Bullish on India’s growth prospects, International Finance Corporation (IFC) has said offshore rupee bonds can provide a new source of funding for Indian companies and they stand to benefit in the longer term from comparative pricing landscape.
Stating that no Indian company has so far come out with offshore rupee bonds, IFC Vice President and Treasurer Jingdong Hua said various factors, including unfamiliarity with the market and cost, could be behind their reluctance to tap this route.
Part of the World Bank Group, IFC has been issuing offshore rupee bonds better known as ‘Masala Bonds’. In March, it issued such securities worth $30 million (Rs 199.6 crore) having 15-year tenure — the longest-dated offshore rupee bond.
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Hua said offshore rupee bonds can “really open up a new source of financing for companies”.
So far, Hua said Indian companies have not come out with their Masala Bonds issue as they are “very conscious about funding costs” and go for the domestic market to raise funds.
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“There is a small gap between interest rates of offshore and onshore bonds. The difference is not big, it is anywhere between 40-80 basis points. This is where I think Indian companies are very conscious about funding costs and they want to go for cheaper ones, which is the domestic market.
“My advice is (to Indian companies) is that 40-80 basis point difference is well within the margin of supply and demand rather than a prohibitive constraint between onshore and offshore (bonds),” Hua said.
According to him, over 40 basis points is a very small price to pay to open up a new avenue of financing. “In the longer term I think the companies issuing offshore bonds will benefit from comparative pricing landscape,” he added.
To a query on the possible reasons for Indian companies seeming to be reluctant to raise funds through offshore rupee bonds, Hua said one reason could be unfamiliarity with the market. Besides, the concern about cost is a pre-dominant one and then there is withholding tax, he noted.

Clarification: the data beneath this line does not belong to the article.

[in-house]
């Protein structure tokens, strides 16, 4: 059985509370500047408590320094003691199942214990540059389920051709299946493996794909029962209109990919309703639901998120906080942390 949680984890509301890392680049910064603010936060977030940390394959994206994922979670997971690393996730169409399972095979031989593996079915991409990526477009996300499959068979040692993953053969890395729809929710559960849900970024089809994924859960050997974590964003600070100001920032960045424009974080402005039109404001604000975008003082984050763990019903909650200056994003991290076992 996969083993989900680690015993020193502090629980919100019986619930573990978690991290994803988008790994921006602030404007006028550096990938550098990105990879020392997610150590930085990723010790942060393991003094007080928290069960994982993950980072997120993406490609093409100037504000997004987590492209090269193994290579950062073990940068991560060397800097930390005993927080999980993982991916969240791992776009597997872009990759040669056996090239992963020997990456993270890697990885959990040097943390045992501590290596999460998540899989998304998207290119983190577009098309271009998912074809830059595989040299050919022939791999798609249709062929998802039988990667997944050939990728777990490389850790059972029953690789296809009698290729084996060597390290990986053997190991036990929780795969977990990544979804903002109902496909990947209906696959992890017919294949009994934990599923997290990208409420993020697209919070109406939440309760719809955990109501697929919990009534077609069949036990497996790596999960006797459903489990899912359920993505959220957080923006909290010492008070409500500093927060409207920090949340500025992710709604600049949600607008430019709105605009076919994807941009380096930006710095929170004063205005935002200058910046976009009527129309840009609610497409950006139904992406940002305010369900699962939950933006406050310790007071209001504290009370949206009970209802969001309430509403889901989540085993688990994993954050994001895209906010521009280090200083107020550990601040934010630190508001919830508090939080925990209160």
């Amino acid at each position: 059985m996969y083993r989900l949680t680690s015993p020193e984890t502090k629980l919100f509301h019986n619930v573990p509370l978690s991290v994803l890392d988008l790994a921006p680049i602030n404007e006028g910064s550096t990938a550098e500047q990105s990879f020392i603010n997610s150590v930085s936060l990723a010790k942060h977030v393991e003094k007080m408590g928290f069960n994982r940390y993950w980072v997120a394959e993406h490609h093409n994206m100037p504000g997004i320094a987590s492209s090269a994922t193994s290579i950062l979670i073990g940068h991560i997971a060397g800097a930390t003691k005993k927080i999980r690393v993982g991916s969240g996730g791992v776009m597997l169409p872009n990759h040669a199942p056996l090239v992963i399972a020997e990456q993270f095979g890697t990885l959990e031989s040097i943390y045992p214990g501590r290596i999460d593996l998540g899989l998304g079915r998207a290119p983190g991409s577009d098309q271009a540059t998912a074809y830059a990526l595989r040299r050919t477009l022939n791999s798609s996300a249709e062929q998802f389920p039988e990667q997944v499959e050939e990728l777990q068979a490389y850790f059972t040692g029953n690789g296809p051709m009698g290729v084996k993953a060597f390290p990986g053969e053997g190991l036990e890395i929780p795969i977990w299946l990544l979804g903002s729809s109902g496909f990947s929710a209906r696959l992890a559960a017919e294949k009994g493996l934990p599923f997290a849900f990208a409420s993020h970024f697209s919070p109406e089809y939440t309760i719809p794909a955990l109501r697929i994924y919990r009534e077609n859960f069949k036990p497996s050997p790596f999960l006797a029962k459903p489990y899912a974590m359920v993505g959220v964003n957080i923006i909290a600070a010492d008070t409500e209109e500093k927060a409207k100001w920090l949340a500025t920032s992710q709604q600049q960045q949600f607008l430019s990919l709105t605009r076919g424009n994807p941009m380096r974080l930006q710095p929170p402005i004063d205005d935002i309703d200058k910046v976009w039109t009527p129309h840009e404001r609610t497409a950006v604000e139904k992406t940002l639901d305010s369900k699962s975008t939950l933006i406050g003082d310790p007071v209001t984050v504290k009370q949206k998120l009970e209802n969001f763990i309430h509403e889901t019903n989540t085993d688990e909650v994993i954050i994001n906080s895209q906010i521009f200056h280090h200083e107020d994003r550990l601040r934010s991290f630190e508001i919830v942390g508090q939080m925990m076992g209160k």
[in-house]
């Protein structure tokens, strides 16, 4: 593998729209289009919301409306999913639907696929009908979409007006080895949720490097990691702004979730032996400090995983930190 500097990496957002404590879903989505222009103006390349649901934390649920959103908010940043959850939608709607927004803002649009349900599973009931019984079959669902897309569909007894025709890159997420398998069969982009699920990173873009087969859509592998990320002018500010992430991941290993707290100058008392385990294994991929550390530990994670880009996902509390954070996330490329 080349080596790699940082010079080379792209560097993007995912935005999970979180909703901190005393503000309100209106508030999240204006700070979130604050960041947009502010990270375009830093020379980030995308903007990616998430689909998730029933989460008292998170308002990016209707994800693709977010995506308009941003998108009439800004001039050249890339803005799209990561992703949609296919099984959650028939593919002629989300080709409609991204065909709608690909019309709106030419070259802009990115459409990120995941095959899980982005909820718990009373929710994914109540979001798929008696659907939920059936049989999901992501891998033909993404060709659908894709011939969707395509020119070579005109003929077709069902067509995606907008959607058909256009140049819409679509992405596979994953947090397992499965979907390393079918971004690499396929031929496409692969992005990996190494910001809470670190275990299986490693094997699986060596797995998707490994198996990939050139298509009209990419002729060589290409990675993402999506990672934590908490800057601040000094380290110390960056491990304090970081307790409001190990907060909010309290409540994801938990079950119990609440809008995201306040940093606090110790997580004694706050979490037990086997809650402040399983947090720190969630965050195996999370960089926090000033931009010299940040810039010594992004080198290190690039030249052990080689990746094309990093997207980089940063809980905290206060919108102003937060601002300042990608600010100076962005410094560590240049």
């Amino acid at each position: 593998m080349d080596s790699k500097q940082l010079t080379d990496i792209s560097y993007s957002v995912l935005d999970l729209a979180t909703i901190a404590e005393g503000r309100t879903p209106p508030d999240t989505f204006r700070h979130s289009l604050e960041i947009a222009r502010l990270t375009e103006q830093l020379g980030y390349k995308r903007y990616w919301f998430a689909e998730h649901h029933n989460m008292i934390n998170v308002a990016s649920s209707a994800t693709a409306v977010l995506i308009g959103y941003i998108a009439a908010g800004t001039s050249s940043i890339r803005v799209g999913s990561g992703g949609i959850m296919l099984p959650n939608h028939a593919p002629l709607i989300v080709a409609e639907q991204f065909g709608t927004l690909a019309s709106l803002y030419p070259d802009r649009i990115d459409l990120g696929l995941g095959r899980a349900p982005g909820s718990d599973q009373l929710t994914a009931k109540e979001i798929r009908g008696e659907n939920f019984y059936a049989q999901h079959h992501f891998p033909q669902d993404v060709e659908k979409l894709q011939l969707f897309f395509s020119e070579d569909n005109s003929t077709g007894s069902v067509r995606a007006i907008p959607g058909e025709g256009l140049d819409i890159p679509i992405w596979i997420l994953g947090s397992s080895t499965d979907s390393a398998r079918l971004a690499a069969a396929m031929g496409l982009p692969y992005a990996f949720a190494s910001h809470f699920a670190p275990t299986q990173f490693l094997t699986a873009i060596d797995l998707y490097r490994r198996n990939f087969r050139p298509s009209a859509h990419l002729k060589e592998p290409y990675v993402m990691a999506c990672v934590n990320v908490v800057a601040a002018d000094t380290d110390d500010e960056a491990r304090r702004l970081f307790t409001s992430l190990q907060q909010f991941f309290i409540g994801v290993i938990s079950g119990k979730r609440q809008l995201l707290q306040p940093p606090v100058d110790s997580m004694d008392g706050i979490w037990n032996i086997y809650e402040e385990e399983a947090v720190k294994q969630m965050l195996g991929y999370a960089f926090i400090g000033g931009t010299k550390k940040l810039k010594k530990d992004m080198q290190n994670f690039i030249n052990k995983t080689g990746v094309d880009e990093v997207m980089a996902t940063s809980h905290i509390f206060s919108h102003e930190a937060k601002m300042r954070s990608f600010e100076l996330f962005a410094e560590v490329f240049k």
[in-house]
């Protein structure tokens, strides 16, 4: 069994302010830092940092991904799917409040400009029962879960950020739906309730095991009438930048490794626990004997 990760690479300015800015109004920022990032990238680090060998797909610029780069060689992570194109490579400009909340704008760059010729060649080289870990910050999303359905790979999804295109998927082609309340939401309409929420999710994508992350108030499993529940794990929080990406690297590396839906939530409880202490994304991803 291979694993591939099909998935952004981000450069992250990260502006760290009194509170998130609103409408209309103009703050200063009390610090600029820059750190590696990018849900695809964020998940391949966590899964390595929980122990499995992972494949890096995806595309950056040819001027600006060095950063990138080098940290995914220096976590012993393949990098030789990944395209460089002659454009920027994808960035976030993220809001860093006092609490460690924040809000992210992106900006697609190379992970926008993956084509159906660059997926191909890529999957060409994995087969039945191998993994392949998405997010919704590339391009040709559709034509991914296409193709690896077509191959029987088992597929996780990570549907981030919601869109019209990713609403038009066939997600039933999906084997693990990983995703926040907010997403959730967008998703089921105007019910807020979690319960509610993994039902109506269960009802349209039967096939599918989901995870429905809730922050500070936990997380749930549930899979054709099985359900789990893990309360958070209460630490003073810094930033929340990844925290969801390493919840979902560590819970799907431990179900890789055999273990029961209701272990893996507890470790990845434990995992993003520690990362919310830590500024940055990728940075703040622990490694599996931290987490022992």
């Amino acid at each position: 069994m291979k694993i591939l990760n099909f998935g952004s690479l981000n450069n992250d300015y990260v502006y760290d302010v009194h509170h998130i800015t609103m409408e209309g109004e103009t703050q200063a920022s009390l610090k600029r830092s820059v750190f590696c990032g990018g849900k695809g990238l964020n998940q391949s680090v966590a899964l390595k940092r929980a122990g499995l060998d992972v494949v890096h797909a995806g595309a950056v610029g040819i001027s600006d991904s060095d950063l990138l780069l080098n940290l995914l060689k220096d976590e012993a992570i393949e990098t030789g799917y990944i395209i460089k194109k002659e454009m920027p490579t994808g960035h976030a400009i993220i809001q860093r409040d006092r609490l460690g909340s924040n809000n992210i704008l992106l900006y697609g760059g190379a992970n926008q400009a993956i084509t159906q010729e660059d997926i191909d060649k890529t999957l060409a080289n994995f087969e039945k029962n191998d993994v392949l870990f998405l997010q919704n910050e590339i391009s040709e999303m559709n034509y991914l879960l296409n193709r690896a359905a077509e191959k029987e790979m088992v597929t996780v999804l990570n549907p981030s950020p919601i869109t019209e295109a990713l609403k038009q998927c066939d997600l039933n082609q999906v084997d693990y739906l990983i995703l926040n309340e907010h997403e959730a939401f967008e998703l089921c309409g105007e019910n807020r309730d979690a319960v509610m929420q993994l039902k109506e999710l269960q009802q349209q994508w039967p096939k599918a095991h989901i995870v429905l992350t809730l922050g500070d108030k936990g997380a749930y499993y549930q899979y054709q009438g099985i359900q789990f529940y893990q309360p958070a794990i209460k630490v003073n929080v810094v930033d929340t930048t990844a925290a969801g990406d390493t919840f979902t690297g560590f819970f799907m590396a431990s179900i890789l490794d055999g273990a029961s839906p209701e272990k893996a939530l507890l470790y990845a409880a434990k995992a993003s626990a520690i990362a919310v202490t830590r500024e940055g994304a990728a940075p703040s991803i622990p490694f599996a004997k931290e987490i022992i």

Expressing hope that Indian corporates would come out with Masala Bonds, Hua also said it is a unique opportunity.
Noting that India is the “bright spot” among major emerging economies, Hua said the country would be the “next emerging market continental economy that together with China probably can form the emerging market anchor of a future SDR (Special Drawing Rights)”.
Last month, IFC issued the 15-year tenure bonds under its $3 billion Masala Bond programme. It has issued bonds worth about Rs 110 billion (Rs 11,000 crore) and the proceeds have been invested in 11 various private sector development projects in India.
Prior to that, IFC had issued Masala Bonds having maturities of three, five, seven and 10 years.
Chinese yuan is already in SDR and if India starts to put on the ambition of internationalisation of Indian rupee then it is a trajectory that would naturally happen but to get there, are many different building blocks, he said.
When asked whether India has started its SDR journey, he said, “certainly, this start of the masala (bond) programme is a green shot and we are creating an viable Indian rupee asset”.
Created by the International Monetary Fund, SDR is an international reserve asset to supplement its member countries’ official reserves.
At present, the value of SDR is based on a basket of four currencies — US dollar, euro, Japanese yen and pound sterling.
Chinese renminbi would be part of the currency basket from October 1, 2016, as per IMF website.